An android developer's first contact with iOS
This is just my personal thoughts and it only may apply to me so please don't feel offended by this article. Well, I am developing android apps for a few years now, doing this for a living. Developing various project for my clients most of the time I came across projects which involved "Make it work on android as it works on iOS" and I ended up with the same thing "I need to get an iPhone for testing". I finally took the step 4 months ago and purchased a used iPhone 5 16 GB. The reason was for getting an older version were pretty obvios: I did not wanted to spent too much money on a device which will be used primarily for testing. Iphone 5s was too expensive and 5C was basically an 5 with plastic body.
I am very picky when it comes to my daily driver device. I have owned in the past many devices, my first acceptable device was Galaxy S1 (oh, the lag of android 2.3), then went for Galaxy Nexus (which was quite a good device and I still own it and runs pretty acceptable), Galaxy S3, Galaxy Note 3, LG G2. Given the fact that I have small hands, I found G2 to be quite impressive: such small bezels, pretty acceptable firmware, good camera, great form factor and battery life... until I noticed the slippery back which was the main reason to get rid of it. I can't really understand why producers tend to get this shiny plastic as back-cover which offers zero grip. All the time I had the impression it will slip from my hands. I love the back material on black Nexus 5 and I hope they'll continue to use it on the next model. The Note 3 was quote a near perfect phone, contrary to many, I liked the fake leather back as it gave me good enough grip, the touchwiz isn't that bad, stylus was working very good but, after trying to get used to its form factor for 2 months I had to give up. It was simply to uncomfortable for me use, most of the time I found myself needing to use it with one hand and couldn't. Just try to put the shopping list on it and hold the note in one hand and the grocery basket in the other and then check what you buy. But this really comes to personal preference since I gave it to my wife and she says she'll never want a smaller device.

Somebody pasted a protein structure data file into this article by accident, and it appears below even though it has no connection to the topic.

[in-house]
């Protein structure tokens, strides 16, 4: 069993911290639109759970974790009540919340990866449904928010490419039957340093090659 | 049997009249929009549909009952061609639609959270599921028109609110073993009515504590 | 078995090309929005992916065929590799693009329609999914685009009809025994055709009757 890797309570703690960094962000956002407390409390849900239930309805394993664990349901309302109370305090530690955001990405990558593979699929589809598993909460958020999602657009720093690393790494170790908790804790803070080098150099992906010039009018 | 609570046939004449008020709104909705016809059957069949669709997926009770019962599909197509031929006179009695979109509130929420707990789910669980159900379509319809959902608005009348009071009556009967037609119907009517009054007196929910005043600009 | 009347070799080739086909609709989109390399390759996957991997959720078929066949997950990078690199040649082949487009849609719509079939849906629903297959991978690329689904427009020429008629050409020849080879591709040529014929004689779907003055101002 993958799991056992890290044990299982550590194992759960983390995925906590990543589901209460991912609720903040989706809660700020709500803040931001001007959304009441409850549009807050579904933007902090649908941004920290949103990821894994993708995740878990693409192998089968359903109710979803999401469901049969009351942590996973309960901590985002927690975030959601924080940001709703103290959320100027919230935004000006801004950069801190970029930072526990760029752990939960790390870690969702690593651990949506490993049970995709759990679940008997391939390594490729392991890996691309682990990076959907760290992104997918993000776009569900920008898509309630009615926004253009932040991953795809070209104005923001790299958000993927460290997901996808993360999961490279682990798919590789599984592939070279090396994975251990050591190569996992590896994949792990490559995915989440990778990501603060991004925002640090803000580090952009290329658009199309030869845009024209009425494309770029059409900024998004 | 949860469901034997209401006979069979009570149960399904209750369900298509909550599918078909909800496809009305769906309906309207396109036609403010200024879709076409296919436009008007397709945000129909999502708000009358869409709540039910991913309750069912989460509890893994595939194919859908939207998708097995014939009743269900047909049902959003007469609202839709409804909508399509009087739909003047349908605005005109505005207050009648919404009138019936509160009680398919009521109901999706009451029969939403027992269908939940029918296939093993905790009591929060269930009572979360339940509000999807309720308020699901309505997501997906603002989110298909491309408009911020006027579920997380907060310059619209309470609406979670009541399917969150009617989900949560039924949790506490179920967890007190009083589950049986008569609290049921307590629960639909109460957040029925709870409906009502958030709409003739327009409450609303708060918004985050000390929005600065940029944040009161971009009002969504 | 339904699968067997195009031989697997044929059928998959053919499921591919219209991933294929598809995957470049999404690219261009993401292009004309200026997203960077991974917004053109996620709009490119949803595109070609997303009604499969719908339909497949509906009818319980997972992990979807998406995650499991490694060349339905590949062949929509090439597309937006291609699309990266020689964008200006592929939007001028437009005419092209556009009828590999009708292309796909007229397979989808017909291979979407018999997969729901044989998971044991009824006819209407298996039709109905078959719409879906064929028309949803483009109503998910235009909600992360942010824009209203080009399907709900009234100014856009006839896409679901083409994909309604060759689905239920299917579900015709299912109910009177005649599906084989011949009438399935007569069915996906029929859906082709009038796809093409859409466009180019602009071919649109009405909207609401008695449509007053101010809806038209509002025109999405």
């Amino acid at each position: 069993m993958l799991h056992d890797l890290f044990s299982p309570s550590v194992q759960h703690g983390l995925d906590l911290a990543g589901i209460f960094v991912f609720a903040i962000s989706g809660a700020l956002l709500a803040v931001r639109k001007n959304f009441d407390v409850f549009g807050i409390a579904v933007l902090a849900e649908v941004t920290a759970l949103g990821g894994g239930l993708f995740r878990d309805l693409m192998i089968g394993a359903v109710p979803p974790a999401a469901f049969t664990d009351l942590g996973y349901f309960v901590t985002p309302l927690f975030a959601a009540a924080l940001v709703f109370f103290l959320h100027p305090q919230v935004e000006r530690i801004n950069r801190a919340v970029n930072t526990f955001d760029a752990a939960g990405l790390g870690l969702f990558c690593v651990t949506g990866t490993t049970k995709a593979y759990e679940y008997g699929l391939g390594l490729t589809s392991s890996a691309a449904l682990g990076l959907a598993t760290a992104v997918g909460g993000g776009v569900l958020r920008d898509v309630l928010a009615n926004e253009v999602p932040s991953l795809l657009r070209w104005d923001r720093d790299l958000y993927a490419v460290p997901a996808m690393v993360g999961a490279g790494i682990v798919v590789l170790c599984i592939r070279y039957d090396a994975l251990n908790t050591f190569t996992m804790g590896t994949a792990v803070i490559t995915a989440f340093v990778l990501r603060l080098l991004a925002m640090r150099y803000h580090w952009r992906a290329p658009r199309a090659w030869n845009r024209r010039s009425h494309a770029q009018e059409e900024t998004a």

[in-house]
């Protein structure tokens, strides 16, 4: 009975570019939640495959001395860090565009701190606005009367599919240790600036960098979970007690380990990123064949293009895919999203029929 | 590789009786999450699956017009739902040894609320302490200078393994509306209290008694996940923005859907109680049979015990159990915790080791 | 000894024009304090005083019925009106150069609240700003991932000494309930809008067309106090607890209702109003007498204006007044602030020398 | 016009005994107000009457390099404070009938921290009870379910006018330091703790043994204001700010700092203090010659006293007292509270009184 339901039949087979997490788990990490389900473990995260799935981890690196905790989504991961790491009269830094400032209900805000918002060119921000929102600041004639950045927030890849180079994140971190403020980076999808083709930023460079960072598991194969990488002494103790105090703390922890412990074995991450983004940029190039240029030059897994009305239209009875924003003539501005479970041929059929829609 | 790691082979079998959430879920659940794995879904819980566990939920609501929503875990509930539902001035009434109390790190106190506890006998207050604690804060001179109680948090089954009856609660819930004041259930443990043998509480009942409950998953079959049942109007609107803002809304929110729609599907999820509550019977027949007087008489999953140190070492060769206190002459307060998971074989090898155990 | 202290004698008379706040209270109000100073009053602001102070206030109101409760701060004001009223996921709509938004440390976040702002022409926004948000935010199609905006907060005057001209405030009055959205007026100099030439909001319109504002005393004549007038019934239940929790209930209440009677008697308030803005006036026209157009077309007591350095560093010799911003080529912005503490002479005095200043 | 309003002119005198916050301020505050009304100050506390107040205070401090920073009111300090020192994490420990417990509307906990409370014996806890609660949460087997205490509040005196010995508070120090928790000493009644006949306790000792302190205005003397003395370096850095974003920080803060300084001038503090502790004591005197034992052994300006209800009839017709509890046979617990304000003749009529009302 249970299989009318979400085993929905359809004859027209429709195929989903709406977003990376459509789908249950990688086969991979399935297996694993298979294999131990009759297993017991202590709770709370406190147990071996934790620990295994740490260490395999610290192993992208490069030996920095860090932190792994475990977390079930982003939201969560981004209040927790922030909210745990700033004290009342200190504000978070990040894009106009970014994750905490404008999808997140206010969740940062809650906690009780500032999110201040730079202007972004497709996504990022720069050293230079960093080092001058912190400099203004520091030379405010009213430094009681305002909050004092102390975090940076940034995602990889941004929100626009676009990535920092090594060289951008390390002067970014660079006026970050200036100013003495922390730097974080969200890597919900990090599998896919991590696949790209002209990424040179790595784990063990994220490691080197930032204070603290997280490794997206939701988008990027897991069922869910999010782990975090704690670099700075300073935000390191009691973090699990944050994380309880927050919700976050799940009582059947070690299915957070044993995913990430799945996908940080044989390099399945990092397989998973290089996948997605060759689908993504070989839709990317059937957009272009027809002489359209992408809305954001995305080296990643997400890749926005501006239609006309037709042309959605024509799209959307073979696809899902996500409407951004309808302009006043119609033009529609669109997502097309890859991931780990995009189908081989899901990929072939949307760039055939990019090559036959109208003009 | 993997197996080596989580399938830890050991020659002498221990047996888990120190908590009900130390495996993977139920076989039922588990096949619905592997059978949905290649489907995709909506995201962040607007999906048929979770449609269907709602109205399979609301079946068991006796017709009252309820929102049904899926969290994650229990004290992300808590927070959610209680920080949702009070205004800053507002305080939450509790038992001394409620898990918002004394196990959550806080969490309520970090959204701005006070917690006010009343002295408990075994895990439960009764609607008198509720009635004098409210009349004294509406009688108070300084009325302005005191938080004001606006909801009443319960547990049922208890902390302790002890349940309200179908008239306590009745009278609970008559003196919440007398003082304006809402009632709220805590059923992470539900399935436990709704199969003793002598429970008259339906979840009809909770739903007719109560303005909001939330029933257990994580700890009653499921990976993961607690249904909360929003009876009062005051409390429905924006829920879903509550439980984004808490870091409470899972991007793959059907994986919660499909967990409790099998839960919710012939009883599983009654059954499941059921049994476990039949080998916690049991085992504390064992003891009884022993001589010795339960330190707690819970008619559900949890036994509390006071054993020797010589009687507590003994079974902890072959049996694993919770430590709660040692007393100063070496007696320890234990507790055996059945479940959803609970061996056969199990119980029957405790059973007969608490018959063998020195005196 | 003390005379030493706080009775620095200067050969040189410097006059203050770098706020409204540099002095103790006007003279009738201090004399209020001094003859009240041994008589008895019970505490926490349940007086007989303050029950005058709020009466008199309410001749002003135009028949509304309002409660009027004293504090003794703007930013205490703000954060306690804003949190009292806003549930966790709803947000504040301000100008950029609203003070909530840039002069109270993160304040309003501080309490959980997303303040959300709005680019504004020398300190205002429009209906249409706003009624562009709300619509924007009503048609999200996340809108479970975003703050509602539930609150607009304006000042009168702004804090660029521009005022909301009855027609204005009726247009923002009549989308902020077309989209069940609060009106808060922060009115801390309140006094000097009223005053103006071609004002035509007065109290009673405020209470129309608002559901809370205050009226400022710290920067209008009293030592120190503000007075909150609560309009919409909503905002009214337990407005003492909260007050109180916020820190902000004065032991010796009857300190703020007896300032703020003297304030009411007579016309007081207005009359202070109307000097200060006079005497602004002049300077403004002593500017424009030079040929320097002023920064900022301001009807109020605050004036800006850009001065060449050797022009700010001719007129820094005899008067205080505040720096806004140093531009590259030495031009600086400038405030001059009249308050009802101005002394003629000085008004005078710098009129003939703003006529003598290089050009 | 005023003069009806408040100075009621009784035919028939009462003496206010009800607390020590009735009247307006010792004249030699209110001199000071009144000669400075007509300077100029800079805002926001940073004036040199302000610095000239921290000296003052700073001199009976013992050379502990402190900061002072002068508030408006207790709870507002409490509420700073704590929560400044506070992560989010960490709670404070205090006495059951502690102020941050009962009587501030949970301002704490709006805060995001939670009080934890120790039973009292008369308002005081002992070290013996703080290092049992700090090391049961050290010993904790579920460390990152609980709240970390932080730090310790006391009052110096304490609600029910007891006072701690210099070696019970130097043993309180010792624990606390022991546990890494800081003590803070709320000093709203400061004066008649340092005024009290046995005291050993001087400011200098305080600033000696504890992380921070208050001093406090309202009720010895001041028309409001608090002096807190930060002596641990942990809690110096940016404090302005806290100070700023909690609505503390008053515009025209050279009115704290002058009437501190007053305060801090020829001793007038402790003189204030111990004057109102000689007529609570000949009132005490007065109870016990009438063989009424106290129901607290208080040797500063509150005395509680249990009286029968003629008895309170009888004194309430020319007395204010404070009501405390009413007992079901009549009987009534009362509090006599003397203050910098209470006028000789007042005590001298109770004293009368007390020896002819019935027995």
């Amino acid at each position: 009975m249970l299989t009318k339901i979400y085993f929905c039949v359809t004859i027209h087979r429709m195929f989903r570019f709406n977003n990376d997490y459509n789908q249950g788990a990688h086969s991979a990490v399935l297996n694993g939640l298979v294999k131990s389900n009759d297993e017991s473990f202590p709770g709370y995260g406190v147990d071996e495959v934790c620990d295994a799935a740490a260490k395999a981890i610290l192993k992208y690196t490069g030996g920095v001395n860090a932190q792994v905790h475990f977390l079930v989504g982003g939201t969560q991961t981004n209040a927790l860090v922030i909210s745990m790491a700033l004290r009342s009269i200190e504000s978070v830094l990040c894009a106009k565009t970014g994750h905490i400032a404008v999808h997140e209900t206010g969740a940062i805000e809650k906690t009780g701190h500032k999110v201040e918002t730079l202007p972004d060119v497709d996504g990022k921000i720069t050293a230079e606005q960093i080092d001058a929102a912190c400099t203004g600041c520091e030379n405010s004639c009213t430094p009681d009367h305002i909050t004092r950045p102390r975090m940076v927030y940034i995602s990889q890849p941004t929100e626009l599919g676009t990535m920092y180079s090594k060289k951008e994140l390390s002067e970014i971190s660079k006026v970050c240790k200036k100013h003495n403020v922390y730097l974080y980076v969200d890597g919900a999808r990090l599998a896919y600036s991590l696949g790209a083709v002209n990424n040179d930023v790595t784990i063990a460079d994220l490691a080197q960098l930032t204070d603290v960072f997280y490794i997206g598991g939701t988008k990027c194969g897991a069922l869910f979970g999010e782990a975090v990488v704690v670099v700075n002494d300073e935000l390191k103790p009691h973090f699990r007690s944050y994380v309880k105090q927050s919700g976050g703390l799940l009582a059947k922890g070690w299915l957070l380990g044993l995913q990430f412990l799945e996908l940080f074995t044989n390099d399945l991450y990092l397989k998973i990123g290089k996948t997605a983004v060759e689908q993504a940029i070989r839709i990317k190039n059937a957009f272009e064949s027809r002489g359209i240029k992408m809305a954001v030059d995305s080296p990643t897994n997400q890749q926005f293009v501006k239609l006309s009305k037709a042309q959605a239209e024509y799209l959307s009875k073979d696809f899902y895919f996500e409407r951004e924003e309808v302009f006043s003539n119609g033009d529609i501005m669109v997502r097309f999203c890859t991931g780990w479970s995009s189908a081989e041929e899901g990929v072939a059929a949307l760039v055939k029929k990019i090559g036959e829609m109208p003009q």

So back to main idea, I purchased a used iPhone 5 for around 350$ while iPhone 5s it is being sold in my country for around 900$. Since I got rid of Note 3, I told myself that if I paid for it, I should use it, so I started using iPhone 5 as a daily device. This means two gmail accounts, calls, skype and instagram.
- Where is my notification light ? After years of getting used to it I find it a bit hard to live without. Many say it is not needed but to be frankly I prefer to look at the phone on my table to see if I missed something rather than waking the screen up. Not to mention that I recently released JeFeel app on Google Play and I receive a lot of Instagram notifications. For each of them my iPhone's screen wakes up.Not great for battery life I suppose. Let be honest, how much would a blinking led cost for production ? one cent? Not to mention the other cool things like RGB LEDs on most of the android devices which can be configured to know exactly what notification you received by the color it shows.
- What's with this small text size ? Went to Settings to make it bigger and it seems that the Dynamic Font size only works on some of Apple's apps and the rest simply ignore it. I have good eye view and I really find it too small to comfortable read it. Might be because of only 4 inch of diagonal or something. It was a small relief to find the Bold setting which makes things a bit better. Not to mention browsing reddit funny pictures was not that fun.
- After being spoiled for years with SwiftKey keyboard, with multiple language support, swipe, fantastic auto correct, I found to iOS keyboard horrible. The auto correct gives me more trouble than helping me so in the end I disabled it. Also to press 2-3 keys to get to things like comma "," or numbers/symbols I find it far from ergonomic. Basically these were my main three things I did not like, coming from android
After three months of usage
Well, believe it or not I got used to the small text size and now I find it acceptable. Still, the screen size is too small to do serious browsing or email answering. I find the keyboard to be still a pain to use. However, I noticed a lot of other things: * I like the notification center and how notification are shown on lock-screen. Swiping a notification opens the app to which it belongs to without the need to unlock. I like how when I read an email on my computer, the notification from lockscreen gets dismissed. Quite cool.
- Control center is handy and I use it mostly to toggle auto rotate lock and media volume. Is great that I can access it from anywhere but sometimes I simply open it by mistake when browsing a webpage in landscape orientation
- I like how auto brightness works and it really is pleasant for my eyes.